Things With Wings

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  • The Accidental Airliner
    Posted by Bill Sweetman 3:04 PM on Aug 31, 2011

    "Our relationship with Boeing goes back more than 30 years and even we could not have predicted the phenomenal success the CFM-powered Boeing 737 program has enjoyed." Thus says CFM President and CEO Jean-Paul Ebanga on the launch by Boeing of the new 737 variant with the LEAP-1B engine.

    That's the understatement of the millennium.

    I remember the call from an Airbus contact sometime in 1980. "You won't believe this new 737 they're pushing. The engine nacelles look like hamsters."

    The hamster look - the pouchy nacelle that appeared on the first 737-300 - was part of a package of bodges and compromises that made the airplane work.

    Boeing engineer Mark Gregoire had drawn the corporate short straw a few years earlier, given the job of seeing how much more lifetime could be wrung out of the 737 and 727 lines.

    The cool kids such as Alan Mulally (who later made all the key decisions about the 787) were on the 757 and 767, which were also sucking up all Boeing's money. Boeing bosses - never happy with the fact that the 737 was the only Boeing that came second in its market segment - put Gregoire's team under strict limits, including a ban on tinkering with the wing center-section.

    This meant no changes to the landing gear, which was a problem for the groundhog-stanced 737 because there seemed no way to stick new engines, even the JT8D-200, under the wings, and without new engines the 737 was on a direct path to annihilation by the DC-9 Super 80.

    Enter CFM.
    They were motivated. The joint venture had been two weeks away from the axe not two years earlier, and was saved from the firing squad at the last minute by a DC-8 re-engining program, but there was still no new CFM-powered airplane, nearly a decade after GE and Snecma had launched the project.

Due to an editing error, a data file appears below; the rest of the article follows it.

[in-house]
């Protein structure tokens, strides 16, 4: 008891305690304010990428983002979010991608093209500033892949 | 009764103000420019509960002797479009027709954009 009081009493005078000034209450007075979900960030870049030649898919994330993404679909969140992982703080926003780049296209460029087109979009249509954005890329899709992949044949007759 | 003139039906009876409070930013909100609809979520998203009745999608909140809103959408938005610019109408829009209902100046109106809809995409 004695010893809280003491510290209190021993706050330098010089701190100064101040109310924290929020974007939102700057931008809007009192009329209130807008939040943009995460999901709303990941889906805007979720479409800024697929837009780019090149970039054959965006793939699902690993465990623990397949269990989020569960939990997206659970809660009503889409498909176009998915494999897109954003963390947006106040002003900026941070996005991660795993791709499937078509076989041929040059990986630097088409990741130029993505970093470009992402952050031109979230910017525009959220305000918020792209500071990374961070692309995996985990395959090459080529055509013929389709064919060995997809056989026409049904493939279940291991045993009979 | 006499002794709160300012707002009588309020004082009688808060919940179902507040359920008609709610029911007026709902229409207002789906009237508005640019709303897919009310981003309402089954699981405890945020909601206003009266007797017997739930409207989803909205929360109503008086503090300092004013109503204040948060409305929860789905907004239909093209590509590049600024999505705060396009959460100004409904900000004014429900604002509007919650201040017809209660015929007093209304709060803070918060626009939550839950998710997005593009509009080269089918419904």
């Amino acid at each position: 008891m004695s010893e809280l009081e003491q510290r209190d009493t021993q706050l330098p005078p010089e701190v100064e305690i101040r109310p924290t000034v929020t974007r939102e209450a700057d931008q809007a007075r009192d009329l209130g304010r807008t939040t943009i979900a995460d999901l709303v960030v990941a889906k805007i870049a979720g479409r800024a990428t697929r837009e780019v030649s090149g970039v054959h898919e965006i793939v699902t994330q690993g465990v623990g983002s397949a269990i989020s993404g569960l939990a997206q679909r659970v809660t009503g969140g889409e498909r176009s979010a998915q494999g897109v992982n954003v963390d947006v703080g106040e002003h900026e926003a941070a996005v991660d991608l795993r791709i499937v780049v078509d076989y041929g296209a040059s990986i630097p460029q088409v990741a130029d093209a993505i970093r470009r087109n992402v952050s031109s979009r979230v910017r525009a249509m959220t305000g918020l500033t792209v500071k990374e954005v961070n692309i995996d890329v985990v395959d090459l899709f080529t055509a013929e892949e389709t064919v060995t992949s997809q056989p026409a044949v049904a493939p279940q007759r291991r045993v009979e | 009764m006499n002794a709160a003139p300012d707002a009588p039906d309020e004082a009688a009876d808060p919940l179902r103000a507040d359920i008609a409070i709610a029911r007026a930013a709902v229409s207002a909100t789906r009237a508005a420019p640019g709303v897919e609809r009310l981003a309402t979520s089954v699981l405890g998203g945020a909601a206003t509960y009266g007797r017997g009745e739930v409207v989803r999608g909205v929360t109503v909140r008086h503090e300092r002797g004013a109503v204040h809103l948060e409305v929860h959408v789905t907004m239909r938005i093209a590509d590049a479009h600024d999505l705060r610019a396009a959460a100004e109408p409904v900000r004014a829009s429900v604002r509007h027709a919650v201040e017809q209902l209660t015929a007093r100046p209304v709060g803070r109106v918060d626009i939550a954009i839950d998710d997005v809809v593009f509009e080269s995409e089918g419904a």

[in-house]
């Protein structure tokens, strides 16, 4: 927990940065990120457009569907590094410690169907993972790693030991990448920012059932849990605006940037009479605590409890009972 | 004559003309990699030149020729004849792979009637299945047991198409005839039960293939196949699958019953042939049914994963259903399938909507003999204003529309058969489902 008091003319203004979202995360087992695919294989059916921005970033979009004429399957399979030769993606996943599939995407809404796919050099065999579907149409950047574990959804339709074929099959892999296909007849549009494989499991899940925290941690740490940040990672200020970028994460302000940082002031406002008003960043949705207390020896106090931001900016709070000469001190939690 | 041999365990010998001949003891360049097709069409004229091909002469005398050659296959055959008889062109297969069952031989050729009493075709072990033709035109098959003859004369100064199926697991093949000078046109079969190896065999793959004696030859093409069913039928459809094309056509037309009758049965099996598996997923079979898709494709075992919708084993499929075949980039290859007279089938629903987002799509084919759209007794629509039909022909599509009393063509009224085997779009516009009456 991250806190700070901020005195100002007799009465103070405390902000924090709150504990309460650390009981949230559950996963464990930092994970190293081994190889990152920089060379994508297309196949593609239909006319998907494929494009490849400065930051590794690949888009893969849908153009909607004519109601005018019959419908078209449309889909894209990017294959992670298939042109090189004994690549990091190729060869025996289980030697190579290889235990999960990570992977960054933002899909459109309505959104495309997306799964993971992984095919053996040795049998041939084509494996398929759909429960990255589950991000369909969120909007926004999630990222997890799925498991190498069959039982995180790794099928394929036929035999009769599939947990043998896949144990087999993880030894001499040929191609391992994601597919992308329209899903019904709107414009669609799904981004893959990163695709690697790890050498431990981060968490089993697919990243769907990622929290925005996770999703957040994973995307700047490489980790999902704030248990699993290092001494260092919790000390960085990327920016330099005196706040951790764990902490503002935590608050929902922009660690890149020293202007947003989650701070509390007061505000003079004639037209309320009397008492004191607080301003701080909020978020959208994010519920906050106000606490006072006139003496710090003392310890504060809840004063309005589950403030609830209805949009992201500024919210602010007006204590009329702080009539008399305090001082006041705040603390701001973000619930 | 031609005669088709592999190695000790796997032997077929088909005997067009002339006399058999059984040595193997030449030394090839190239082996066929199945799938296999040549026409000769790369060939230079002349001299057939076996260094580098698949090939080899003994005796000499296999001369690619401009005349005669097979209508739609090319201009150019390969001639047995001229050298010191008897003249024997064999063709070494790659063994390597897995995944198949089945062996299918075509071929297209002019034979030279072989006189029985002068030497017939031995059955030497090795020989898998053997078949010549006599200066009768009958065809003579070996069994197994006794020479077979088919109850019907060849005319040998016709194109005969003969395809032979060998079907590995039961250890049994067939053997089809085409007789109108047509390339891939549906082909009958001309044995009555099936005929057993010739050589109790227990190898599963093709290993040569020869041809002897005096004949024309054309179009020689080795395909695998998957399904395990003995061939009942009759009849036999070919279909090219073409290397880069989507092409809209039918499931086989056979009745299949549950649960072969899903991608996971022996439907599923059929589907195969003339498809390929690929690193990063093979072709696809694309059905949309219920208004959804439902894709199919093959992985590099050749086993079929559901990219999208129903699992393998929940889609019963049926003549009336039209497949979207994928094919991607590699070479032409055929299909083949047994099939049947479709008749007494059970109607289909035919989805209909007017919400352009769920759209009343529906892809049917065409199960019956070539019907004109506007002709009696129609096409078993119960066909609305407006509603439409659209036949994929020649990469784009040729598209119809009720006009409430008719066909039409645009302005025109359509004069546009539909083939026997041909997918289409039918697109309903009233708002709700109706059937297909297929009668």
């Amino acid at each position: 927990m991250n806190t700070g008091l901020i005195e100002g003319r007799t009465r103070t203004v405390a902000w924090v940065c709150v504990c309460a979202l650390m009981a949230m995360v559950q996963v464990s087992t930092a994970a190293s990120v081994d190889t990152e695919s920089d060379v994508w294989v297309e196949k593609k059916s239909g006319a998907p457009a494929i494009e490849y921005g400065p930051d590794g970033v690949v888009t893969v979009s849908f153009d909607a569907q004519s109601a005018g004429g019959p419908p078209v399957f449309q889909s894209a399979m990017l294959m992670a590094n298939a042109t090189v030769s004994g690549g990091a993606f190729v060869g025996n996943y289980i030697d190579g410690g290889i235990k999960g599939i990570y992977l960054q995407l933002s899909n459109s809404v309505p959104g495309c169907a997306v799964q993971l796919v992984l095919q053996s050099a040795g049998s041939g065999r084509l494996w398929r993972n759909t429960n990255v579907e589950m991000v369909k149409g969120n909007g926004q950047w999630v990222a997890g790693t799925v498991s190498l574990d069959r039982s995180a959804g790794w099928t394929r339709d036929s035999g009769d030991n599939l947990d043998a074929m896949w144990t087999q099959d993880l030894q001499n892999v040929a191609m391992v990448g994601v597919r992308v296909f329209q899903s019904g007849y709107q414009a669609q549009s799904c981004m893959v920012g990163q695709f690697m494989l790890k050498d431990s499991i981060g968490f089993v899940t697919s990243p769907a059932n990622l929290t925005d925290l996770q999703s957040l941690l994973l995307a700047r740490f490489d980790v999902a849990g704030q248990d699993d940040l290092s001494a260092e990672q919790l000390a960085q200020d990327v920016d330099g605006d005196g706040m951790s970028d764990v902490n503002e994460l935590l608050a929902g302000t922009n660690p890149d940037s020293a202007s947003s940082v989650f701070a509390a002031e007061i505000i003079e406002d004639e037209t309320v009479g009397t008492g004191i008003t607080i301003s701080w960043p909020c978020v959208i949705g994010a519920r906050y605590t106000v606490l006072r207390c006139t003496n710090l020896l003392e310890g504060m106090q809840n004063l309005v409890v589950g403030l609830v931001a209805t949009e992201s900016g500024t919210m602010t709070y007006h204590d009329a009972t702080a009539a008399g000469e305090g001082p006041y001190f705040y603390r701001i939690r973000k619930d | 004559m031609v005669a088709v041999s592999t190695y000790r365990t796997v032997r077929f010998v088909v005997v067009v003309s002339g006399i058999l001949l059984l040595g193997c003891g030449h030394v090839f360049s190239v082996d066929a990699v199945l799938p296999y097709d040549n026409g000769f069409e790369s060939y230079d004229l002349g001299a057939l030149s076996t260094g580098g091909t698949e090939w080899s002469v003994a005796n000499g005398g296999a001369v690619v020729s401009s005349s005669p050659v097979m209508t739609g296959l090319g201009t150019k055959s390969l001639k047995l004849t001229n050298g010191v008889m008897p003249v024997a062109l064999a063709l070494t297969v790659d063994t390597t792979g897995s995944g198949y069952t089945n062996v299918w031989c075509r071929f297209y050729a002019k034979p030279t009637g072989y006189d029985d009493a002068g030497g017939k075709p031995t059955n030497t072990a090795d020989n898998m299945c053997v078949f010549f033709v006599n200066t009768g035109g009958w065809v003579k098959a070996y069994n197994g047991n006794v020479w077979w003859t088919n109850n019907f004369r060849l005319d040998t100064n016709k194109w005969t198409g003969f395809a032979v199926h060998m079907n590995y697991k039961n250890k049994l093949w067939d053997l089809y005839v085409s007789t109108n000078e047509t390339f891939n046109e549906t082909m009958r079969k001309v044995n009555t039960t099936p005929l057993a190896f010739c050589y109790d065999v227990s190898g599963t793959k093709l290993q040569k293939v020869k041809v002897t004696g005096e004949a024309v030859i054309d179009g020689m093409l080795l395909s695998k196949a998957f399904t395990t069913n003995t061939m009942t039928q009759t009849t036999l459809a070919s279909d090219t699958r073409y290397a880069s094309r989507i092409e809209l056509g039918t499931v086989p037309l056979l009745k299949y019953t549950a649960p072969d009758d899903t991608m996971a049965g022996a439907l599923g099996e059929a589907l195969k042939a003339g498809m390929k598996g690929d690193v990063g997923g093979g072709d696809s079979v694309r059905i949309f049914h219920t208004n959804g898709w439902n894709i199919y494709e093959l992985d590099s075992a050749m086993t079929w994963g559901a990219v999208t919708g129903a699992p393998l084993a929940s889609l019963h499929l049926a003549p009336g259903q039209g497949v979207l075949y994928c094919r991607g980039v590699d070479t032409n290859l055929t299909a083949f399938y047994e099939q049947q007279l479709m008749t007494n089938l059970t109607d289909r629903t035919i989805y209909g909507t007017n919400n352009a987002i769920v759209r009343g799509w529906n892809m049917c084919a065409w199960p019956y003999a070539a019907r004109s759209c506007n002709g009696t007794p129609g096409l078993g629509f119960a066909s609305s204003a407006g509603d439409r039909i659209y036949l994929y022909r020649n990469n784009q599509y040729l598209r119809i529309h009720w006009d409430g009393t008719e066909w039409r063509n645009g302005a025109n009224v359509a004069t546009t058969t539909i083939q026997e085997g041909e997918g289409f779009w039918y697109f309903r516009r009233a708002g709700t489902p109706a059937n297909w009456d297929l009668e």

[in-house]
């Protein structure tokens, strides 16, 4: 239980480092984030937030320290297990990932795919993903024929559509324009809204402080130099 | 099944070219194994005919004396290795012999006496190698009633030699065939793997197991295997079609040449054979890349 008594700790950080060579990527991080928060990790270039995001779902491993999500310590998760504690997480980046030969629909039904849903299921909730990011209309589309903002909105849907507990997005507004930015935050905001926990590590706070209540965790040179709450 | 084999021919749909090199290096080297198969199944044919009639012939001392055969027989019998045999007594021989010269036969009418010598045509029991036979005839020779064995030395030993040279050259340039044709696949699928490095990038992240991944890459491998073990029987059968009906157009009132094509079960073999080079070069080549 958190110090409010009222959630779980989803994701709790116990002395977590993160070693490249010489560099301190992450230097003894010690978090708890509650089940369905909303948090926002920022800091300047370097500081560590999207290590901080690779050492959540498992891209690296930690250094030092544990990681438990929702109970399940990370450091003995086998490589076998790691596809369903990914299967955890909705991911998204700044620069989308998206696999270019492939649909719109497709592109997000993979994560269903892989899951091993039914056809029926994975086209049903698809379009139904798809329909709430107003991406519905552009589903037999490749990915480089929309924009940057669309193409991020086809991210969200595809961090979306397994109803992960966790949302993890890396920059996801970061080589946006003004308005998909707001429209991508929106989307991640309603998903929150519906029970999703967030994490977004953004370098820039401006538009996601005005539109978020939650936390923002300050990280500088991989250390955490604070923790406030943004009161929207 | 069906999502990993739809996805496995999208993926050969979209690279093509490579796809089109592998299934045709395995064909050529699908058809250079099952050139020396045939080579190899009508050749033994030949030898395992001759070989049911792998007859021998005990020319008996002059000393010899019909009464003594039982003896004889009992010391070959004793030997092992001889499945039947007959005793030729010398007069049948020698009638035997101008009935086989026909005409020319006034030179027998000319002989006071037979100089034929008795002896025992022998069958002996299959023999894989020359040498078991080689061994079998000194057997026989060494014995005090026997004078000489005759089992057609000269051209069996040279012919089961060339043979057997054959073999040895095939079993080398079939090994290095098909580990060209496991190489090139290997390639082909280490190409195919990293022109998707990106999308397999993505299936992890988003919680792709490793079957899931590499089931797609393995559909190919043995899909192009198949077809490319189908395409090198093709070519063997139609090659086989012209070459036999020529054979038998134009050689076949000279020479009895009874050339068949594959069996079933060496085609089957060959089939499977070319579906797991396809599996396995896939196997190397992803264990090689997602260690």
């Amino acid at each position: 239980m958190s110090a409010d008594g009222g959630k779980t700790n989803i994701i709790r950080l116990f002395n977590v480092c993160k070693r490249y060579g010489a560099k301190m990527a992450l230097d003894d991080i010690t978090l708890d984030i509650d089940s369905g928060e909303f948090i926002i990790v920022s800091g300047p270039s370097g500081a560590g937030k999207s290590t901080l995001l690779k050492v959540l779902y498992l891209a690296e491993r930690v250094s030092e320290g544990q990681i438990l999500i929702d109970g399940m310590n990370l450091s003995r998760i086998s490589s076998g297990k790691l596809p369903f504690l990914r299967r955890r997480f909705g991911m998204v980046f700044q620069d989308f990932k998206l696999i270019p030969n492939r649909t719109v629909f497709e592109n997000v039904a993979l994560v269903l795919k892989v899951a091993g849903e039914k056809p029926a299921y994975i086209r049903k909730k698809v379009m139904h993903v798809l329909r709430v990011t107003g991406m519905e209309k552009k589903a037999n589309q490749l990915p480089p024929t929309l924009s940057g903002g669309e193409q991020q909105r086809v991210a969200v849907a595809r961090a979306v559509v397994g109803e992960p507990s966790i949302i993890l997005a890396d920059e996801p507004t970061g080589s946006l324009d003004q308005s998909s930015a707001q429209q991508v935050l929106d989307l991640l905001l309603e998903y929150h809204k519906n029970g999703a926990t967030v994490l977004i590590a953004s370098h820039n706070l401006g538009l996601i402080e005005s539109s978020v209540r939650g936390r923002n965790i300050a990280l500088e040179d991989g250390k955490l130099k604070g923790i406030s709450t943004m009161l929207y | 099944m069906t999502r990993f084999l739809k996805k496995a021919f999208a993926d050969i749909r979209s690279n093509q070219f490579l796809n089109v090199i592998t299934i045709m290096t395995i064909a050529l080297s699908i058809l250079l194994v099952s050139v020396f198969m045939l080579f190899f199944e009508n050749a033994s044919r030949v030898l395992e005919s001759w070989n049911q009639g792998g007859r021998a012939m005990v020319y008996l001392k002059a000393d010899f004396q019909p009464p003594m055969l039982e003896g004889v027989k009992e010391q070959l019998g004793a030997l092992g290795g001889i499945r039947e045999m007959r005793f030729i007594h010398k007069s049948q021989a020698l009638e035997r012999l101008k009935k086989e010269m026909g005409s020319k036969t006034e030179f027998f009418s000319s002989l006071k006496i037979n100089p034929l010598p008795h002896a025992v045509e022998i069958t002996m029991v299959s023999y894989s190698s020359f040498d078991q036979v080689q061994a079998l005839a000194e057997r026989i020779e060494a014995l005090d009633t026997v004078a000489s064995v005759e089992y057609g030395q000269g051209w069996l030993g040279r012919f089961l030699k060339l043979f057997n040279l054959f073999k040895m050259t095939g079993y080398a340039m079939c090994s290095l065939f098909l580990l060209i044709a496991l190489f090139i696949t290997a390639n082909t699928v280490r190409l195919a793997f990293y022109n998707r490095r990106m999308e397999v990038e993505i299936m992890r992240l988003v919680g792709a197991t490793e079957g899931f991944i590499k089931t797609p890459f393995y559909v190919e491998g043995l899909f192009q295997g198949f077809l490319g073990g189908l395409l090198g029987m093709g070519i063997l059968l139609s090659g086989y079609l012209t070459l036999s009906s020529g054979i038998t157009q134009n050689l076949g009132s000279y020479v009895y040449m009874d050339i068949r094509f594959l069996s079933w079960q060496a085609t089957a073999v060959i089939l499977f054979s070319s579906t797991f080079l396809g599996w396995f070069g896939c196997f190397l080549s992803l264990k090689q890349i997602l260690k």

One of Gregoire's team was Walt Gillette (who was to retire as chief engineer on the 787, apprehensive about whether the company had bitten off more than it could chew). At the time, Gillette was a pioneer of newfangled computational fluid dynamics.

    CFM designed a less powerful version of the CFM56-3 engine with a smaller-diameter fan. The engine accessories were relocated to the lower sides of the fan case. Gillette used CFD to work out exactly how close the nacelle could go to the wing without all hell breaking loose, and how far the inlet lip had to be off the ground so as not to act like a vacuum cleaner.

    The answer to the latter turned out to be a ratio of the height of the inlet opening to the distance between the lower lip and the ground. A circular inlet would not work, so the Boeing team basically pulled the lower lip upwards, completing the hamster look.

    The result was good enough (and above all cheap enough) to get authorization to offer. In March 1981, Boeing got a launch order from a minor US regional carrier called Southwest Airlines.

    Since then, the 737 has been Boeing's dependable cash cow and the CFM56 has become the most successful aero-engine in history.

    The 757 is long gone. P&W abandoned its CFM56-like JT10D in favor of the 757-tailored PW2000 - and the JT10D prototype only survived because a group of engineers hid it in a potato shed, so that embarrassed corporate leaders would not scrap it.

    Tags: tw99, 737, CFM56

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